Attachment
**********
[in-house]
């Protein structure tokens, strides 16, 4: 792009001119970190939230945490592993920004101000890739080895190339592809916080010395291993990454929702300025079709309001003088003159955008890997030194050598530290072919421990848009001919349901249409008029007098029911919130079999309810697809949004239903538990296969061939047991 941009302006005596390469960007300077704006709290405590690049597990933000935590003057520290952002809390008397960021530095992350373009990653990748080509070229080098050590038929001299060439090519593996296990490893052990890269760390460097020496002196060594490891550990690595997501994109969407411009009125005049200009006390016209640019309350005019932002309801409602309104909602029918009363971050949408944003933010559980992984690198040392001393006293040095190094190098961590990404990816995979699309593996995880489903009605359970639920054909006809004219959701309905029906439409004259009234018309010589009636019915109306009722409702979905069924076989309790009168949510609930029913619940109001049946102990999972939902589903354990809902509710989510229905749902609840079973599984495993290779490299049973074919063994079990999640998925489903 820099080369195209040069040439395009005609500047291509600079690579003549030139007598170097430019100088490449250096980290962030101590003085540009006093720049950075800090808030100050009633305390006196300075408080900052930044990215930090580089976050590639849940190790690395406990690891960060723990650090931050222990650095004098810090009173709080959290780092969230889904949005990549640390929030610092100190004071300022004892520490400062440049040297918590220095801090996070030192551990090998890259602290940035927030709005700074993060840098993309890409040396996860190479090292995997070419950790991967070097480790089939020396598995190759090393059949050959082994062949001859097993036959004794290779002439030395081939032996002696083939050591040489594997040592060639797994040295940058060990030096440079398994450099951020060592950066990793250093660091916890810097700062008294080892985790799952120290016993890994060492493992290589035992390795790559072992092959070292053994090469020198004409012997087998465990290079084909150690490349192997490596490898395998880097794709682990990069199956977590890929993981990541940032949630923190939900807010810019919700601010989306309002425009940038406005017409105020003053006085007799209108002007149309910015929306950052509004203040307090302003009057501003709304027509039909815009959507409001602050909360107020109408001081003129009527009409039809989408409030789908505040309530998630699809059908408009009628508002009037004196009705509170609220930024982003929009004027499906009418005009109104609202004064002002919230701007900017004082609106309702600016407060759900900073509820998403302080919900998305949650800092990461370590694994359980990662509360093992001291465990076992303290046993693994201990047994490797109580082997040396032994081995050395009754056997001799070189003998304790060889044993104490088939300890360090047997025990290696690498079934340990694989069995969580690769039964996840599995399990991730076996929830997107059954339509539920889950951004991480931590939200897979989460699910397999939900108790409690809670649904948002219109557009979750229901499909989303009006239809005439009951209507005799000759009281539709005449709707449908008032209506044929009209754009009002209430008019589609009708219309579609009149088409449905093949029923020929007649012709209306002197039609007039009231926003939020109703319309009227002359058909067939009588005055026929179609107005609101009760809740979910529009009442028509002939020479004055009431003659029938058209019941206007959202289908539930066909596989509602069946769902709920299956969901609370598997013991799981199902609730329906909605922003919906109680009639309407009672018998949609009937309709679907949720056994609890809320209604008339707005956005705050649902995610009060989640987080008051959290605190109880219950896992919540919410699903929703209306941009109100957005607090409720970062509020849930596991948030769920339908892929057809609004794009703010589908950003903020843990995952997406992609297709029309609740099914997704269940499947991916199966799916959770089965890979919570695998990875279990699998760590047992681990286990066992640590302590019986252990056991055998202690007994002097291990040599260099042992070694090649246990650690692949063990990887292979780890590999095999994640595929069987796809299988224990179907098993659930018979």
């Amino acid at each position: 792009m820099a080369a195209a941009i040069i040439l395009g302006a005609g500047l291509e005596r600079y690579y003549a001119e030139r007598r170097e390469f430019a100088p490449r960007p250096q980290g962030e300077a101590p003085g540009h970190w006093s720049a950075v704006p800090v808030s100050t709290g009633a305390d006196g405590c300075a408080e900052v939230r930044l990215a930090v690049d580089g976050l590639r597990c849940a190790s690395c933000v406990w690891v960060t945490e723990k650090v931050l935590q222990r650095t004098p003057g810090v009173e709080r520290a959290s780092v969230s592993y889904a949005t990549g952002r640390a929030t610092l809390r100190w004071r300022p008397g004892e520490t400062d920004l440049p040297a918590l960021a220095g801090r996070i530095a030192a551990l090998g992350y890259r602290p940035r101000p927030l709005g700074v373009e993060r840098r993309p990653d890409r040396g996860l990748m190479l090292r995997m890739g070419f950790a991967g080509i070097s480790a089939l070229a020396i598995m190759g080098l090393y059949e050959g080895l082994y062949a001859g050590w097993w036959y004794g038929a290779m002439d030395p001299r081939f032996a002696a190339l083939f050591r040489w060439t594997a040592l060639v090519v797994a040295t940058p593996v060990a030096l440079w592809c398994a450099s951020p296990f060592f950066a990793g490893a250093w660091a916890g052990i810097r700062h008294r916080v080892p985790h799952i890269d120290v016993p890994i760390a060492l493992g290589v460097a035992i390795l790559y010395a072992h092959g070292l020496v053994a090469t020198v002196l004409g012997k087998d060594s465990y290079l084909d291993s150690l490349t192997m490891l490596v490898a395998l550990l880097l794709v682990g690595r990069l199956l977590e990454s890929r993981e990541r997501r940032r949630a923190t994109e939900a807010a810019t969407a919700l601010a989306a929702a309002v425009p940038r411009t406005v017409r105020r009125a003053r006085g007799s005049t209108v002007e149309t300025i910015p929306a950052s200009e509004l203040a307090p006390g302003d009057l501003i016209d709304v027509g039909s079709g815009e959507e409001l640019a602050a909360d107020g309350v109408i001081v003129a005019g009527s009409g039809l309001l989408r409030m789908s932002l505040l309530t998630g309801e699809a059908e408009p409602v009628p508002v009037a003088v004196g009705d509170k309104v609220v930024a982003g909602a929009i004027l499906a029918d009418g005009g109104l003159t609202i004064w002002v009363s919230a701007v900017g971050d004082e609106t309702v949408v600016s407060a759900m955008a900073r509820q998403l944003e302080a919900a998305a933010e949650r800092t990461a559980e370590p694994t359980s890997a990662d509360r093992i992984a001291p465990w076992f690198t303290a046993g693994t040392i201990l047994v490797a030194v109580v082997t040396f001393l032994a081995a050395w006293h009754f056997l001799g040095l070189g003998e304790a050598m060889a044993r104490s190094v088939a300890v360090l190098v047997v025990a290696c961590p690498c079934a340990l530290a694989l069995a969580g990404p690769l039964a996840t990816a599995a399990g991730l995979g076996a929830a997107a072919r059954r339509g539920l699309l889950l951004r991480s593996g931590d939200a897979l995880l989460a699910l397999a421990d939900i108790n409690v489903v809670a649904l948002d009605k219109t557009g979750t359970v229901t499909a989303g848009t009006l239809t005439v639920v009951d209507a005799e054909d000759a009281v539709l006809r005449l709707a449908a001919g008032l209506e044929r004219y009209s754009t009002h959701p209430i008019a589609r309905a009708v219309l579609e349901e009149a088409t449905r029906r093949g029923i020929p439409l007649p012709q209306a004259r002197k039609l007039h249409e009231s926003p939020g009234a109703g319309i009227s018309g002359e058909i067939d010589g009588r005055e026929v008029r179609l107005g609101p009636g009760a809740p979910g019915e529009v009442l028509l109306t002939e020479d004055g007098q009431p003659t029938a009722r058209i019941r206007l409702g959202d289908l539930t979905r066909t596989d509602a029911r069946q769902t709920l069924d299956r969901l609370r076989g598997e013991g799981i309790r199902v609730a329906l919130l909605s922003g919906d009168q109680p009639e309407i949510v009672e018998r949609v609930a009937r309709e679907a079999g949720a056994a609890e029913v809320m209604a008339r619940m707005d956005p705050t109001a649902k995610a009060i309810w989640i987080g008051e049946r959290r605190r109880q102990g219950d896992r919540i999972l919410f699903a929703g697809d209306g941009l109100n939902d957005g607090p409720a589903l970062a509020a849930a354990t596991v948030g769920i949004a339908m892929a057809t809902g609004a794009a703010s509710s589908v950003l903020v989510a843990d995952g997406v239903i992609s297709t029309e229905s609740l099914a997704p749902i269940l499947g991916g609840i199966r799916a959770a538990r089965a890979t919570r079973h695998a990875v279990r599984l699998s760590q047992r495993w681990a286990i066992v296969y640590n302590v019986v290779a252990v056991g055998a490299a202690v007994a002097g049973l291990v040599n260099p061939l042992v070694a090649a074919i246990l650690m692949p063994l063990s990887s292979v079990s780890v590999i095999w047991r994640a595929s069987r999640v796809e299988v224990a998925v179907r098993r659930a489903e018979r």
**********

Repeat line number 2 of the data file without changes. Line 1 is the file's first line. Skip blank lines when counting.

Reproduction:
């Protein structure tokens, strides 16, 4: 792009001119970190939230945490592993920004101000890739080895190339592809916080010395291993990454929702300025079709309001003088003159955008890997030194050598530290072919421990848009001919349901249409008029007098029911919130079999309810697809949004239903538990296969061939047991 941009302006005596390469960007300077704006709290405590690049597990933000935590003057520290952002809390008397960021530095992350373009990653990748080509070229080098050590038929001299060439090519593996296990490893052990890269760390460097020496002196060594490891550990690595997501994109969407411009009125005049200009006390016209640019309350005019932002309801409602309104909602029918009363971050949408944003933010559980992984690198040392001393006293040095190094190098961590990404990816995979699309593996995880489903009605359970639920054909006809004219959701309905029906439409004259009234018309010589009636019915109306009722409702979905069924076989309790009168949510609930029913619940109001049946102990999972939902589903354990809902509710989510229905749902609840079973599984495993290779490299049973074919063994079990999640998925489903 820099080369195209040069040439395009005609500047291509600079690579003549030139007598170097430019100088490449250096980290962030101590003085540009006093720049950075800090808030100050009633305390006196300075408080900052930044990215930090580089976050590639849940190790690395406990690891960060723990650090931050222990650095004098810090009173709080959290780092969230889904949005990549640390929030610092100190004071300022004892520490400062440049040297918590220095801090996070030192551990090998890259602290940035927030709005700074993060840098993309890409040396996860190479090292995997070419950790991967070097480790089939020396598995190759090393059949050959082994062949001859097993036959004794290779002439030395081939032996002696083939050591040489594997040592060639797994040295940058060990030096440079398994450099951020060592950066990793250093660091916890810097700062008294080892985790799952120290016993890994060492493992290589035992390795790559072992092959070292053994090469020198004409012997087998465990290079084909150690490349192997490596490898395998880097794709682990990069199956977590890929993981990541940032949630923190939900807010810019919700601010989306309002425009940038406005017409105020003053006085007799209108002007149309910015929306950052509004203040307090302003009057501003709304027509039909815009959507409001602050909360107020109408001081003129009527009409039809989408409030789908505040309530998630699809059908408009009628508002009037004196009705509170609220930024982003929009004027499906009418005009109104609202004064002002919230701007900017004082609106309702600016407060759900900073509820998403302080919900998305949650800092990461370590694994359980990662509360093992001291465990076992303290046993693994201990047994490797109580082997040396032994081995050395009754056997001799070189003998304790060889044993104490088939300890360090047997025990290696690498079934340990694989069995969580690769039964996840599995399990991730076996929830997107059954339509539920889950951004991480931590939200897979989460699910397999939900108790409690809670649904948002219109557009979750229901499909989303009006239809005439009951209507005799000759009281539709005449709707449908008032209506044929009209754009009002209430008019589609009708219309579609009149088409449905093949029923020929007649012709209306002197039609007039009231926003939020109703319309009227002359058909067939009588005055026929179609107005609101009760809740979910529009009442028509002939020479004055009431003659029938058209019941206007959202289908539930066909596989509602069946769902709920299956969901609370598997013991799981199902609730329906909605922003919906109680009639309407009672018998949609009937309709679907949720056994609890809320209604008339707005956005705050649902995610009060989640987080008051959290605190109880219950896992919540919410699903929703209306941009109100957005607090409720970062509020849930596991948030769920339908892929057809609004794009703010589908950003903020843990995952997406992609297709029309609740099914997704269940499947991916199966799916959770089965890979919570695998990875279990699998760590047992681990286990066992640590302590019986252990056991055998202690007994002097291990040599260099042992070694090649246990650690692949063990990887292979780890590999095999994640595929069987796809299988224990179907098993659930018979």